At this stage I fall into doxology and worship and praise because I can’t explain it as a creature-child – I just have to celebrate it, because it defines everything about my life. I look forward to seeing how this book finally comes into its final stages. It’s also a book about “What does it mean to walk by the power of the Holy Spirit?” What does it mean to walk as people who are not just to model (which is never the word…to look at Jesus as some figure that I’m supposed to try to copy, which is impossible in my own strength and impossible to understand)…but to say “What would it mean to really be joined to what he’s doing?” – which is always about justice, about the restoration of creation, about the care for the poor and the alien and the stranger, always for the other, always on the side of all these things, because all these things are already under his reign and his rule.
If they’re already all-mattering to him and he would like to have something to say and do about them, where would he look but his human image-bearers, where he would say, “This is what I’d like to do about this today, Cherith, would you like to participate with me, would you like to play?” Or he’d say, “You know, Mike, this is what I’d like to do.”
Sometimes it will look astounding because healing will break in, new creation will already break through… Anytime he talks about it, breaking through the concrete of the old creation comes this grass of new life. It will look like that sometimes. Other times it’s that constant sense in Paul and Peter and John where it’s the call to be filled with the Spirit in order to walk this incredibly challenging witness, to walk in these places where God wants to go, which is in the place of suffering—to talk into the places that he has claimed as his own, which is to stand with people in their pain and to make their need my need and to endure the suffering that’s part of my own life instead of rail against God or run away from it.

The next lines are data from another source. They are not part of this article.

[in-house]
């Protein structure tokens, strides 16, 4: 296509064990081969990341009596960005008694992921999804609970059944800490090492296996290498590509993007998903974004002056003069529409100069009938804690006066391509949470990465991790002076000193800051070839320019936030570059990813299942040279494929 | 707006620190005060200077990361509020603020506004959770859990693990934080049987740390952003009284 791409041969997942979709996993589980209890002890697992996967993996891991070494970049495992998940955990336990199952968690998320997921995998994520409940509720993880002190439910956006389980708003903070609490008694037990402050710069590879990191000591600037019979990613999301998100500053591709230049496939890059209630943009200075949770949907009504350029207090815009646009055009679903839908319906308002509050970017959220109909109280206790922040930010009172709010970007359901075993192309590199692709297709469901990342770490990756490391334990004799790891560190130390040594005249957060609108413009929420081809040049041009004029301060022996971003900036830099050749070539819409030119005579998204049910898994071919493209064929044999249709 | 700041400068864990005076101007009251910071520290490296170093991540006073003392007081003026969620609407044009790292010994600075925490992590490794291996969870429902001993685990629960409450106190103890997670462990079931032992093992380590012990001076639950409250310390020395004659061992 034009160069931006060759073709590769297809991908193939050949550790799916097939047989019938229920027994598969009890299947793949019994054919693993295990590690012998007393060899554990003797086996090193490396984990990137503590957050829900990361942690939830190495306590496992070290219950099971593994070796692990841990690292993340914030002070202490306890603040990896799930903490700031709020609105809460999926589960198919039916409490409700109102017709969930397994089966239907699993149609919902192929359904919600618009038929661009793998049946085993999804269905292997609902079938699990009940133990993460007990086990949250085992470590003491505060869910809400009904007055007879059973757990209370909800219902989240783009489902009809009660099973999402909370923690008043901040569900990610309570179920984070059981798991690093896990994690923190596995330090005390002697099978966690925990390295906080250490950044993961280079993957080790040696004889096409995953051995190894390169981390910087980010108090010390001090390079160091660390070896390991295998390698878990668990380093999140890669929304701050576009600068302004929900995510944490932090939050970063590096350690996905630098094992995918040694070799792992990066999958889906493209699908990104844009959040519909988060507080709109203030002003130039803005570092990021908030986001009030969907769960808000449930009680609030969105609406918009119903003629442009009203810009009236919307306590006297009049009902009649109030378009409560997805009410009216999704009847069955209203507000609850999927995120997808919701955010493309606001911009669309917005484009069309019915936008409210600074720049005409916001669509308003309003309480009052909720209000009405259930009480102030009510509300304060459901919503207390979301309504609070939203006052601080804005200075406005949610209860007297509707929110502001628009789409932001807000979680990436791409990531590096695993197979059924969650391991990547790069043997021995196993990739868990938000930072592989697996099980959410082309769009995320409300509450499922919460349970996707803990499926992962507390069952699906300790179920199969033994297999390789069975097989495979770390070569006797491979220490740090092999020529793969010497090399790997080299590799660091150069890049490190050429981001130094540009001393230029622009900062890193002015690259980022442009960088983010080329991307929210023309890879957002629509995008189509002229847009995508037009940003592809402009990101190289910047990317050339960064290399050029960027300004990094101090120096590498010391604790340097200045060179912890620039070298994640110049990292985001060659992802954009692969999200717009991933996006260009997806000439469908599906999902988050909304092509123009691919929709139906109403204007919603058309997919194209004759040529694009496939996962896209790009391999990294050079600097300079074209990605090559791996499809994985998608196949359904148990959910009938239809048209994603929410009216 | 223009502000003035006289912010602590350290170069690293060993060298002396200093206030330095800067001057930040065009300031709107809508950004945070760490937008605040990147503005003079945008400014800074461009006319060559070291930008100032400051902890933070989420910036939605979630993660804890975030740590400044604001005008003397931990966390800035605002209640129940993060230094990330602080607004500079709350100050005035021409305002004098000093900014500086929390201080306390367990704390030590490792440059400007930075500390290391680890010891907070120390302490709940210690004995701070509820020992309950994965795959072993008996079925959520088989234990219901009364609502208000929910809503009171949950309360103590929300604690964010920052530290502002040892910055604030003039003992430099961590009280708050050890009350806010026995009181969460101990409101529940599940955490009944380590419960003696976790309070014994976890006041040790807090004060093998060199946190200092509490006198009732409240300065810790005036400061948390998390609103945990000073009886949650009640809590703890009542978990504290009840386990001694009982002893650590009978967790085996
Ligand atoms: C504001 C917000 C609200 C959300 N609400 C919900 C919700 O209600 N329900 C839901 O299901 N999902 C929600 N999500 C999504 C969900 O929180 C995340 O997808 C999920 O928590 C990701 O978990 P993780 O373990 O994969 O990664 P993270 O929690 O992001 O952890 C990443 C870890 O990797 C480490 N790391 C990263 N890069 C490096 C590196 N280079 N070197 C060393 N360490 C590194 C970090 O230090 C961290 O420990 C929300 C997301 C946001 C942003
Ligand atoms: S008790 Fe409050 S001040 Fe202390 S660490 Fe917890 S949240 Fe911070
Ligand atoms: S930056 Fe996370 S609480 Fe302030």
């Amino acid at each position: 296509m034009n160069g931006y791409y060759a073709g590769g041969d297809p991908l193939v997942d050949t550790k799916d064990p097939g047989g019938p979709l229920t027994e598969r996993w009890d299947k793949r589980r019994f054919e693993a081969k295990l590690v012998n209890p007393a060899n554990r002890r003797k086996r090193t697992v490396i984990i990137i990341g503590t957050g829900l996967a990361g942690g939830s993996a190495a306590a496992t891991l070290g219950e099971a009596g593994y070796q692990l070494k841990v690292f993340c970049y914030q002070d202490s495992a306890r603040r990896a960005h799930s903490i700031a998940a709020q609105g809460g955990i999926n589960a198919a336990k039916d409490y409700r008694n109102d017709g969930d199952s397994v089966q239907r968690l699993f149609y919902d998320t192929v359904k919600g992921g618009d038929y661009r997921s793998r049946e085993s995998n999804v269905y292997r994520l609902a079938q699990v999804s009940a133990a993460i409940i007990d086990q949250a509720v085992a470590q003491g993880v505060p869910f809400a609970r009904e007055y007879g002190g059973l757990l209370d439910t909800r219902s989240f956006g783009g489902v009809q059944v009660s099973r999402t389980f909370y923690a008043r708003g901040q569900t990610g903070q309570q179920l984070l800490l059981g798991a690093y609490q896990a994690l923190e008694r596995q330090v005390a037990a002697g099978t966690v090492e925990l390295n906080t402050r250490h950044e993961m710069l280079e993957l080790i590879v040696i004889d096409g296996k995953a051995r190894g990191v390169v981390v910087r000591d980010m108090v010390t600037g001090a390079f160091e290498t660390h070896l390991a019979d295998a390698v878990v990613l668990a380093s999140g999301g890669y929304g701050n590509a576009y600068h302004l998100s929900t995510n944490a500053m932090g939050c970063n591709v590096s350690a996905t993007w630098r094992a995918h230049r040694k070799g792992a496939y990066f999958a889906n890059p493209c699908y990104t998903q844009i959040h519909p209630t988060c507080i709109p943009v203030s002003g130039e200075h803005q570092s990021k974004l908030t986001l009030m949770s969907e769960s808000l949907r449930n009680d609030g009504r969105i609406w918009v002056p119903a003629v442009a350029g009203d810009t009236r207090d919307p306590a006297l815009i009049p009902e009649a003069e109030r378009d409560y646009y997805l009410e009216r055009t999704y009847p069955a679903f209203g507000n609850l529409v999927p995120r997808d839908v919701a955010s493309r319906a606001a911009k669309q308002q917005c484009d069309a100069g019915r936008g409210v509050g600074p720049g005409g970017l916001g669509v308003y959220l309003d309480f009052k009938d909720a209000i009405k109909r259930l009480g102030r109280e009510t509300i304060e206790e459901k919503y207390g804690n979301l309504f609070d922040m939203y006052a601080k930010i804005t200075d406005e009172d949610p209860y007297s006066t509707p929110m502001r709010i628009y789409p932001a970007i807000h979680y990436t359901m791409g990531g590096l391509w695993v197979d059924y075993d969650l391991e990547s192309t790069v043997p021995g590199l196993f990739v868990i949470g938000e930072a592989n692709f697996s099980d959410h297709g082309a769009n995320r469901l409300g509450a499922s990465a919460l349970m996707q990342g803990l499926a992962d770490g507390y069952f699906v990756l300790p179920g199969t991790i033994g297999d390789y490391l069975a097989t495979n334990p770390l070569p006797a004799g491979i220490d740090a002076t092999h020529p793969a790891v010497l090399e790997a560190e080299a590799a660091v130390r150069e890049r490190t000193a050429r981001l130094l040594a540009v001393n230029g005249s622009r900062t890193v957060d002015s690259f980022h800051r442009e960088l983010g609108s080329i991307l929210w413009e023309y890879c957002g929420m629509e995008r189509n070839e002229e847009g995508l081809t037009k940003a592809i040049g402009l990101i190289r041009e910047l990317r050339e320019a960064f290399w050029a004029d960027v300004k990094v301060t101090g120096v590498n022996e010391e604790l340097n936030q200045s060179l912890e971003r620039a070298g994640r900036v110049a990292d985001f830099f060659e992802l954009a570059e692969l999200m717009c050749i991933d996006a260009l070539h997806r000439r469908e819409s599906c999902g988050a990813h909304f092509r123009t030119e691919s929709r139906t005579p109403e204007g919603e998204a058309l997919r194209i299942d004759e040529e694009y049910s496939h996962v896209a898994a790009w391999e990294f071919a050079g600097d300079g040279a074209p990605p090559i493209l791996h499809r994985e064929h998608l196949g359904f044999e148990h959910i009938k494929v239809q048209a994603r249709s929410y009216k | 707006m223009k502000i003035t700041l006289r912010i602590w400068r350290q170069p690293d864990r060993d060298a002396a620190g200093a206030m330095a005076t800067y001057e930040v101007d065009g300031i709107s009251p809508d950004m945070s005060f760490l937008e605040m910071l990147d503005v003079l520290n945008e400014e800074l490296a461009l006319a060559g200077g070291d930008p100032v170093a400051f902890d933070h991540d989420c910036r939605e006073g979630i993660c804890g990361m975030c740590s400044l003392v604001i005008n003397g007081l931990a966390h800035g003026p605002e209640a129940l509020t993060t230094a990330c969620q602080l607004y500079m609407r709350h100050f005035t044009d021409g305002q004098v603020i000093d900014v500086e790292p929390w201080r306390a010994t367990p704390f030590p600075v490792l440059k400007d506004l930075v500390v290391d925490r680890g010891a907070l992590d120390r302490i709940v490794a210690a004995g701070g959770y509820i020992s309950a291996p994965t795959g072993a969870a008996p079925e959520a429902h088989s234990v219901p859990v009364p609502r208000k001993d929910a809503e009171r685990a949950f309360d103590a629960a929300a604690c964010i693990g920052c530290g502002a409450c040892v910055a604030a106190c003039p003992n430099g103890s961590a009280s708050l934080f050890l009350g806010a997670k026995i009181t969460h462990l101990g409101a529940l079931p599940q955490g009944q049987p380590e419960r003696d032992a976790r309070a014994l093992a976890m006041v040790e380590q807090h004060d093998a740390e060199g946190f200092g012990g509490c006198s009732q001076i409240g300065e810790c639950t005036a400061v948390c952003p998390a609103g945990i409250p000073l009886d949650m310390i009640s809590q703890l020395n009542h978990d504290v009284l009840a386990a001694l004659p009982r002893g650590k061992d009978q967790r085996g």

He promised that I would participate in the fellowship of his glory, but glory for him, according to John 12, starts when he turns his face to Jerusalem and begins that final week of his life. It says, “And then Jesus was glorified.” The glory and participation in his fellowship is suffering…so our participation in the fellowship of his suffering. These things are not one or the other. It’s not “I want some glory, so I’m going to have to have a little suffering because Jesus suffered.”
Jesus has been trying to turn this around for me and say, “Cherith, I suffered because you do. I’ve entered into your situation. I knew what was coming for you. I know the human condition. I knew you would have this. And the only way for your story to turn out with a different ending than having that suffering be the final word, is to enter into your suffering and take it and heal it and redeem it, so that when you are in the midst of it, you see it as a participation in the fellowship of mine and you know the outcome, and you know that I can empower you to endure that, just as the Father by the Spirit empowered me all the way to and through the cross.” It’s become an earthy conversation in some wonderful ways. I am hoping by getting the book out there, that it will also create a lot more dialogue on some of these issues.
JMF: The sense of belonging and of being accepted from the beginning, and knowing that that comes before your life in the Spirit and before measuring up to anything (as though we could measure up to anything) seems to give a sense of freedom. We are able to enter into this suffering knowing that it isn’t a matter of a pass/fail, it’s a matter of you’re already belonging, you’re already accepted, and you’re entering into a life that is real and will work out right because it’s already been claimed and healed and redeemed. It makes all the difference. Many people fear, as you said, “I don’t know if I can measure up. I don’t want to embark on a journey I know I can’t finish or don’t believe I can finish.”
CFN: Or see failure at the end of every day.
CFN: That’s part of the challenge that gets addressed in Romans 7-8. Romans 7 is never Paul’s description of the Christian life. Let’s talk about three laws… If we’re going to use the term law (because we get that term, because we all used to be under that law…) how about naming sin and death a law, because it always turns out that way? This is the way it goes. So we have this law of Torah-keeping, we have this law of sin and death that absolutely cannot be…and we have this new law of the Spirit, as Jeremiah called it (or Ezekiel or Isaiah calls it). He says that to walk under this new law is to be set free from this condemnation that comes with… “I thought I would be able to pull it off, and yet again I blew it. Who will deliver me from this?”